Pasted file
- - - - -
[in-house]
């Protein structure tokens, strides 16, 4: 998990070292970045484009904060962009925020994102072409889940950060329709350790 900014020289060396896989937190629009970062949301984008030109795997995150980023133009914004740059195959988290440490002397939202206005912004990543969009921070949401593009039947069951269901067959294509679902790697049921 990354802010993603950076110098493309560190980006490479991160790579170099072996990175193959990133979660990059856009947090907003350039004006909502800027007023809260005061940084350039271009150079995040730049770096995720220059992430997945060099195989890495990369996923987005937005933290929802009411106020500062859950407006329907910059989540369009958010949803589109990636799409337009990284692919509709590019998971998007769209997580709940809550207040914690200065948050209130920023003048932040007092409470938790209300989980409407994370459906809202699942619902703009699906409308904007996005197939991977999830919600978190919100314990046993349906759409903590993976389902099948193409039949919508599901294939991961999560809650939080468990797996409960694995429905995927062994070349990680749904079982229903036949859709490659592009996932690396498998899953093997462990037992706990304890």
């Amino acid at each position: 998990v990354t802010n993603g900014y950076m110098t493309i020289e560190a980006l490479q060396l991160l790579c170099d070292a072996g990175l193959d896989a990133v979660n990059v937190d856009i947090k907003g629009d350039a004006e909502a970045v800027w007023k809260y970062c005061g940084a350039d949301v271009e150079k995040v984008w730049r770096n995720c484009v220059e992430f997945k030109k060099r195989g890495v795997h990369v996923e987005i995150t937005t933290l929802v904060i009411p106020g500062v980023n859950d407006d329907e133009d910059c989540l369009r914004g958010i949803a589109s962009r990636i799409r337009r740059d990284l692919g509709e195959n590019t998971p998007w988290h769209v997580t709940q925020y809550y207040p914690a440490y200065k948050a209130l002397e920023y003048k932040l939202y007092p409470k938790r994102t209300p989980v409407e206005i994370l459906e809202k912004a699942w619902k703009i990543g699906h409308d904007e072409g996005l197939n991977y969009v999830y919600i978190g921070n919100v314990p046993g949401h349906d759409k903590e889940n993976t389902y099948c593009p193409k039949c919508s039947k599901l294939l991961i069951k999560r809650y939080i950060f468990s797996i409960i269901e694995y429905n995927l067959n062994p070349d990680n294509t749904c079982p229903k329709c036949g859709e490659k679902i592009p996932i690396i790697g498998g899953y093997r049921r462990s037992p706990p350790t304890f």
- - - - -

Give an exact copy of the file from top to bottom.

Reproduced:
[in-house]
């Protein structure tokens, strides 16, 4: 998990070292970045484009904060962009925020994102072409889940950060329709350790 900014020289060396896989937190629009970062949301984008030109795997995150980023133009914004740059195959988290440490002397939202206005912004990543969009921070949401593009039947069951269901067959294509679902790697049921 990354802010993603950076110098493309560190980006490479991160790579170099072996990175193959990133979660990059856009947090907003350039004006909502800027007023809260005061940084350039271009150079995040730049770096995720220059992430997945060099195989890495990369996923987005937005933290929802009411106020500062859950407006329907910059989540369009958010949803589109990636799409337009990284692919509709590019998971998007769209997580709940809550207040914690200065948050209130920023003048932040007092409470938790209300989980409407994370459906809202699942619902703009699906409308904007996005197939991977999830919600978190919100314990046993349906759409903590993976389902099948193409039949919508599901294939991961999560809650939080468990797996409960694995429905995927062994070349990680749904079982229903036949859709490659592009996932690396498998899953093997462990037992706990304890």
């Amino acid at each position: 998990v990354t802010n993603g900014y950076m110098t493309i020289e560190a980006l490479q060396l991160l790579c170099d070292a072996g990175l193959d896989a990133v979660n990059v937190d856009i947090k907003g629009d350039a004006e909502a970045v800027w007023k809260y970062c005061g940084a350039d949301v271009e150079k995040v984008w730049r770096n995720c484009v220059e992430f997945k030109k060099r195989g890495v795997h990369v996923e987005i995150t937005t933290l929802v904060i009411p106020g500062v980023n859950d407006d329907e133009d910059c989540l369009r914004g958010i949803a589109s962009r990636i799409r337009r740059d990284l692919g509709e195959n590019t998971p998007w988290h769209v997580t709940q925020y809550y207040p914690a440490y200065k948050a209130l002397e920023y003048k932040l939202y007092p409470k938790r994102t209300p989980v409407e206005i994370l459906e809202k912004a699942w619902k703009i990543g699906h409308d904007e072409g996005l197939n991977y969009v999830y919600i978190g921070n919100v314990p046993g949401h349906d759409k903590e889940n993976t389902y099948c593009p193409k039949c919508s039947k599901l294939l991961i069951k999560r809650y939080i950060f468990s797996i409960i269901e694995y429905n995927l067959n062994p070349d990680n294509t749904c079982p229903k329709c036949g859709e490659k679902i592009p996932i690396i790697g498998g899953y093997r049921r462990s037992p706990p350790t304890f």